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CHETHAM, JAMES (1640–1692), writer on angling, eldest son of Edward Chetham of Smedley, near Manchester, a kinsman of Humphrey Chetham the founder [q. v.], was born on 29 Dec. 1640. In 1681 he published anonymously 'The Angler's Vade Mecum, or a compendious yet full Discourse of Angling, by a Lover of Angling,' London, 12mo, an excellent work, which gives him the rank of an original writer on the sport. A second edition, enlarged, was published in 1689, with a preface dated from Smedley, near Manchester, and a third edition appeared in 1700. He died unmarried in 1692, and was buried in the Manchester Collegiate Church on 4 Dec. in that year. His will, dated 27 Nov. 1691, by which he left his property to his brother George, and disinherited his brother James, gave rise to long litigation.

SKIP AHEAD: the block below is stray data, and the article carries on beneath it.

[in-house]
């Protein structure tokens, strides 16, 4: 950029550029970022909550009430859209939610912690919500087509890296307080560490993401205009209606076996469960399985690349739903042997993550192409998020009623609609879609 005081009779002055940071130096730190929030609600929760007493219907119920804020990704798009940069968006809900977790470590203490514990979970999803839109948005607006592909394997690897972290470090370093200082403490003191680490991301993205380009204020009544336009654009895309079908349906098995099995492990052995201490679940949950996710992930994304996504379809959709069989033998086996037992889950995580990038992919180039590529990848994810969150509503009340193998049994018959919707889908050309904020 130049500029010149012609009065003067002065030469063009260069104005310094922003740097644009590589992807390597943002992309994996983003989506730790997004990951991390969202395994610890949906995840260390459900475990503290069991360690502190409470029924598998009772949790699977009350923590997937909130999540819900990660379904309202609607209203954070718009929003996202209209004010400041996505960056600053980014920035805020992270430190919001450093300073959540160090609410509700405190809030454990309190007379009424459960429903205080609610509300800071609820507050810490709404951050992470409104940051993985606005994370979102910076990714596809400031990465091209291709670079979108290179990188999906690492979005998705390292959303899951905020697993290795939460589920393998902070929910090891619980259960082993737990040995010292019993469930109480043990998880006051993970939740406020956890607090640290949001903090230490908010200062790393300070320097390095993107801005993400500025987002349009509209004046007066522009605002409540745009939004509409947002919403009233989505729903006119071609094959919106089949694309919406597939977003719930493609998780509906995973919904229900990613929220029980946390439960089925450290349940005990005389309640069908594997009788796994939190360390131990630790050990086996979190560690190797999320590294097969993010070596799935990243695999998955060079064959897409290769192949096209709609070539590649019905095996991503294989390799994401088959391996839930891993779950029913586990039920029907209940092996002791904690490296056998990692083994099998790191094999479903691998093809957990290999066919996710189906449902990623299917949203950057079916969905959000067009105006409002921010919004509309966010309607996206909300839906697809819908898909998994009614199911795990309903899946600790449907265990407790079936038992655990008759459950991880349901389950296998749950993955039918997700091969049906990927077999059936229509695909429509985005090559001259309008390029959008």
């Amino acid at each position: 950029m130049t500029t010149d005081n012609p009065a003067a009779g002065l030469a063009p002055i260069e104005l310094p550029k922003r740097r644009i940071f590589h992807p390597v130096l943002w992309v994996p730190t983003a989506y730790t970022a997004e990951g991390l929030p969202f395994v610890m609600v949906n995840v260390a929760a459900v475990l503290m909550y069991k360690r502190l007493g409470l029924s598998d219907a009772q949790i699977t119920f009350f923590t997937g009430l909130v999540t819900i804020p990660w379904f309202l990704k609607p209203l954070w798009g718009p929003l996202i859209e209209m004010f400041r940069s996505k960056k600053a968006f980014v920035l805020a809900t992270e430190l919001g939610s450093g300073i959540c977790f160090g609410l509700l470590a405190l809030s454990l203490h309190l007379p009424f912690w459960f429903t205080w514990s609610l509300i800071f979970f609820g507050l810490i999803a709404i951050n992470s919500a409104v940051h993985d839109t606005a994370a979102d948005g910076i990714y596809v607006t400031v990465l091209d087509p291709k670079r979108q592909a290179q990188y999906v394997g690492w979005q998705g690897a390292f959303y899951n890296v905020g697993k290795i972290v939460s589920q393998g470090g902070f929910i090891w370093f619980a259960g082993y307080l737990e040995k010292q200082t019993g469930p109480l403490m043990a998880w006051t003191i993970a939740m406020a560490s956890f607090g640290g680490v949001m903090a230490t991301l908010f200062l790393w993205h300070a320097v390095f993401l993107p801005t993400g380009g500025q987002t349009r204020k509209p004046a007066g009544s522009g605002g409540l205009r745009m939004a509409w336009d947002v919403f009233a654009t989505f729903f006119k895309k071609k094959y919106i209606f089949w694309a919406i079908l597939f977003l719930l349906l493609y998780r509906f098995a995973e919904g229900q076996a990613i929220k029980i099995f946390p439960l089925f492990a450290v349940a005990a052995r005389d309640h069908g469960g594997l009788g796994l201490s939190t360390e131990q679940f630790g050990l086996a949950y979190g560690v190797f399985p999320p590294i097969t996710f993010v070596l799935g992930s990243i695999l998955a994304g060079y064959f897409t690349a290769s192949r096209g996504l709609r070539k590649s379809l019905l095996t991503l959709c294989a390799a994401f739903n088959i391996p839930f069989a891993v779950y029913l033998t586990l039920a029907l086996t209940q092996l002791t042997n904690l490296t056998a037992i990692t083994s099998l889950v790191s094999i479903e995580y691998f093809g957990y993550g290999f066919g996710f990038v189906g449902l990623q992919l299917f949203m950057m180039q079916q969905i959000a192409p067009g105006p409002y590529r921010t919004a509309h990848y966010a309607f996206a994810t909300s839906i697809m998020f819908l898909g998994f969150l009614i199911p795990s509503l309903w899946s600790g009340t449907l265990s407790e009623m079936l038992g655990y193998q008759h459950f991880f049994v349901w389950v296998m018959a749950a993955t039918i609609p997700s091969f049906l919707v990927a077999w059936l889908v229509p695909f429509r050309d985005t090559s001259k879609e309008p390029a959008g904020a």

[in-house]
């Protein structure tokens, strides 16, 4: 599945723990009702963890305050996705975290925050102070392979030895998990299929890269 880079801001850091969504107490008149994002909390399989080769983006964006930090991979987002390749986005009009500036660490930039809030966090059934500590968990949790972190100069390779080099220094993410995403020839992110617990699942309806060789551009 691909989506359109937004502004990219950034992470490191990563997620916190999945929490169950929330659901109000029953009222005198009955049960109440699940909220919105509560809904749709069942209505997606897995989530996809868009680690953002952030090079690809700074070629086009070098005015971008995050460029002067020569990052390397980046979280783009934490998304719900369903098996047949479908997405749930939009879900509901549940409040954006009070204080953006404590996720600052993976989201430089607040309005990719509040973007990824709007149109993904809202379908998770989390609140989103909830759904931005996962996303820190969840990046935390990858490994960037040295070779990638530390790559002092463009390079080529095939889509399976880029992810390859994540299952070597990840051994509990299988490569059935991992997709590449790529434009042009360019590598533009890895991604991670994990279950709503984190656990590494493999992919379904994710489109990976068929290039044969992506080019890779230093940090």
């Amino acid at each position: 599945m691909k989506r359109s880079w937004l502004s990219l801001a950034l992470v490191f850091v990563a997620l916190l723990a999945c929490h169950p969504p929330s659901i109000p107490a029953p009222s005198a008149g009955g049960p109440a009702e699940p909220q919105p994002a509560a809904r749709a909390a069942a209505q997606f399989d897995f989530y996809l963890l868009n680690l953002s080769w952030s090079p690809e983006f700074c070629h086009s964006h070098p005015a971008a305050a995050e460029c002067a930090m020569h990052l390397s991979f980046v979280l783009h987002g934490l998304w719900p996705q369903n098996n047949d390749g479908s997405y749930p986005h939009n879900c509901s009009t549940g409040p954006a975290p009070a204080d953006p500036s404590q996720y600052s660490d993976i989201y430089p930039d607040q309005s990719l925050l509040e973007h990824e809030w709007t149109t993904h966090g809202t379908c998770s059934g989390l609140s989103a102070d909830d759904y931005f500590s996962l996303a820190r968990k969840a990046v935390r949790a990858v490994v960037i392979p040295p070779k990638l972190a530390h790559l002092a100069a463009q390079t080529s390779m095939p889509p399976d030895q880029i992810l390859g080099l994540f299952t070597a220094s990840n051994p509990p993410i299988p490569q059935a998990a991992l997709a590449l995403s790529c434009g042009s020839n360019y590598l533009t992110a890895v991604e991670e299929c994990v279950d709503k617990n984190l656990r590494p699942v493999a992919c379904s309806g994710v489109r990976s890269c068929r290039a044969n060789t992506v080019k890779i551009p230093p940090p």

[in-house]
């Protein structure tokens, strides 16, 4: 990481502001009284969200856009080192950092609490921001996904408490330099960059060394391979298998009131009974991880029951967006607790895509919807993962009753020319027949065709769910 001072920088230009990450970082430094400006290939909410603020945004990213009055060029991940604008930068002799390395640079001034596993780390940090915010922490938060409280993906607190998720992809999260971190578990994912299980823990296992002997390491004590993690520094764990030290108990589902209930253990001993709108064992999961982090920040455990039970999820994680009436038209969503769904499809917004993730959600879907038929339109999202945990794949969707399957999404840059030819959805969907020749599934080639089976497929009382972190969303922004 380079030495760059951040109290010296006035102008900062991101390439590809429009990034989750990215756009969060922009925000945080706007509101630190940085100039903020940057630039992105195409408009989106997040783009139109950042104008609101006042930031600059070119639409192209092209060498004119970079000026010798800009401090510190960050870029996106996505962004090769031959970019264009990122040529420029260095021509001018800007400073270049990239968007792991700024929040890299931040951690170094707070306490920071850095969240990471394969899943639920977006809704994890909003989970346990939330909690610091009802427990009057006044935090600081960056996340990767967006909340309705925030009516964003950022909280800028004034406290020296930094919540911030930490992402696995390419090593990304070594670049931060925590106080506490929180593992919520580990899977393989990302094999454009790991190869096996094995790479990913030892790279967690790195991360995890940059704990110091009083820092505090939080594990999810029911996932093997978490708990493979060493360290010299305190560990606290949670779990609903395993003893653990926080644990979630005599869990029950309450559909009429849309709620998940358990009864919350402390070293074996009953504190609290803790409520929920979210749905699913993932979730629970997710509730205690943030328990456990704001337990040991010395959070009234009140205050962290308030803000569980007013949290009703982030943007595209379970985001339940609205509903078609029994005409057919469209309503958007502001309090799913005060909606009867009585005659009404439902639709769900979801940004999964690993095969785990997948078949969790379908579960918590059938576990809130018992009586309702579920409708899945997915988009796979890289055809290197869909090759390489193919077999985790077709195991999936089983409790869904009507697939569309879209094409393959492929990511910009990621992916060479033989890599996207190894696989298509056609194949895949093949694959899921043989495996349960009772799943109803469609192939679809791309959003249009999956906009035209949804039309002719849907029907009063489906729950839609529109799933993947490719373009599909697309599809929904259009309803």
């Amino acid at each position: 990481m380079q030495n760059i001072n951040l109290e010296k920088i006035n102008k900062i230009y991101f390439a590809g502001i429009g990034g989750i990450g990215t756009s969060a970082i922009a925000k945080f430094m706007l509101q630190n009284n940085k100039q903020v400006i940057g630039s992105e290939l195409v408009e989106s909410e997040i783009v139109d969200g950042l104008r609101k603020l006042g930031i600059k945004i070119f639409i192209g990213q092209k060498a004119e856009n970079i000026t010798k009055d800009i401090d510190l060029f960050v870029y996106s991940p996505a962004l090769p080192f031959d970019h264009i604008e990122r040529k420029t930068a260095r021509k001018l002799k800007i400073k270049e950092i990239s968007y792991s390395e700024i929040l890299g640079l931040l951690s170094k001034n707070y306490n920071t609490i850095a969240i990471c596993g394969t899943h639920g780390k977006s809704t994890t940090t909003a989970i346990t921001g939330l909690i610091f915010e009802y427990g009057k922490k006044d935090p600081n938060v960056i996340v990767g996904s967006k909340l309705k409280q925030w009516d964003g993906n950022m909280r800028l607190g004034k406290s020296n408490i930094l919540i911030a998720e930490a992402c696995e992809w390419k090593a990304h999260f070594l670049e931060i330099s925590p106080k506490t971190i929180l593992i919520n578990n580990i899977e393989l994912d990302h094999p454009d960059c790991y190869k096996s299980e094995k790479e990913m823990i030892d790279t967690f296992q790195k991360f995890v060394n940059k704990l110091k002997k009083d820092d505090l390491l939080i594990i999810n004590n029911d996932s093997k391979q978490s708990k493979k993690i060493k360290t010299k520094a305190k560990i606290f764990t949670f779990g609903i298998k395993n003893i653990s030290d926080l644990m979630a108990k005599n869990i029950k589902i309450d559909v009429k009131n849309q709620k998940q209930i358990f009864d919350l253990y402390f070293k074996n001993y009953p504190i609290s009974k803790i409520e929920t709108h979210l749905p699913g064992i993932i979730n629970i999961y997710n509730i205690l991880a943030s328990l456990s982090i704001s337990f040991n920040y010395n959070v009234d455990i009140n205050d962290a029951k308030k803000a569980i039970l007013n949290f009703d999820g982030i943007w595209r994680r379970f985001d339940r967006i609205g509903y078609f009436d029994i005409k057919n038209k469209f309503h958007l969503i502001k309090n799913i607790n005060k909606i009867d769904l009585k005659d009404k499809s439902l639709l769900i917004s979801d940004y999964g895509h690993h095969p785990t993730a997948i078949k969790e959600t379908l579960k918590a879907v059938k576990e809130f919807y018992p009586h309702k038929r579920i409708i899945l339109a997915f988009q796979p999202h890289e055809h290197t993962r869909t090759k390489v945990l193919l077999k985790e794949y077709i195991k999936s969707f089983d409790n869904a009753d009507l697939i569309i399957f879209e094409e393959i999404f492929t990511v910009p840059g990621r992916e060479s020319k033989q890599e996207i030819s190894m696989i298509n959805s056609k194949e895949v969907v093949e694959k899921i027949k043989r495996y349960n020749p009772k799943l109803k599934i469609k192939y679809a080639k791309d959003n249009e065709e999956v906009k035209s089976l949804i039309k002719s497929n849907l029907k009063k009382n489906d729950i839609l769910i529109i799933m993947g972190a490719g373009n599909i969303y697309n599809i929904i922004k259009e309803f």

[Chetham papers in Chetham Library, Manchester; Westwood and Satchell's Bibliotheca Piscatoria, 1883, pp. xvii, 59-60; Whatton's Hist, of Chetham's Hospital, 1833, p. 138, where he wrongly ascribes the Angler's Vade Mecum to a nephew of the author.]

C. W. S.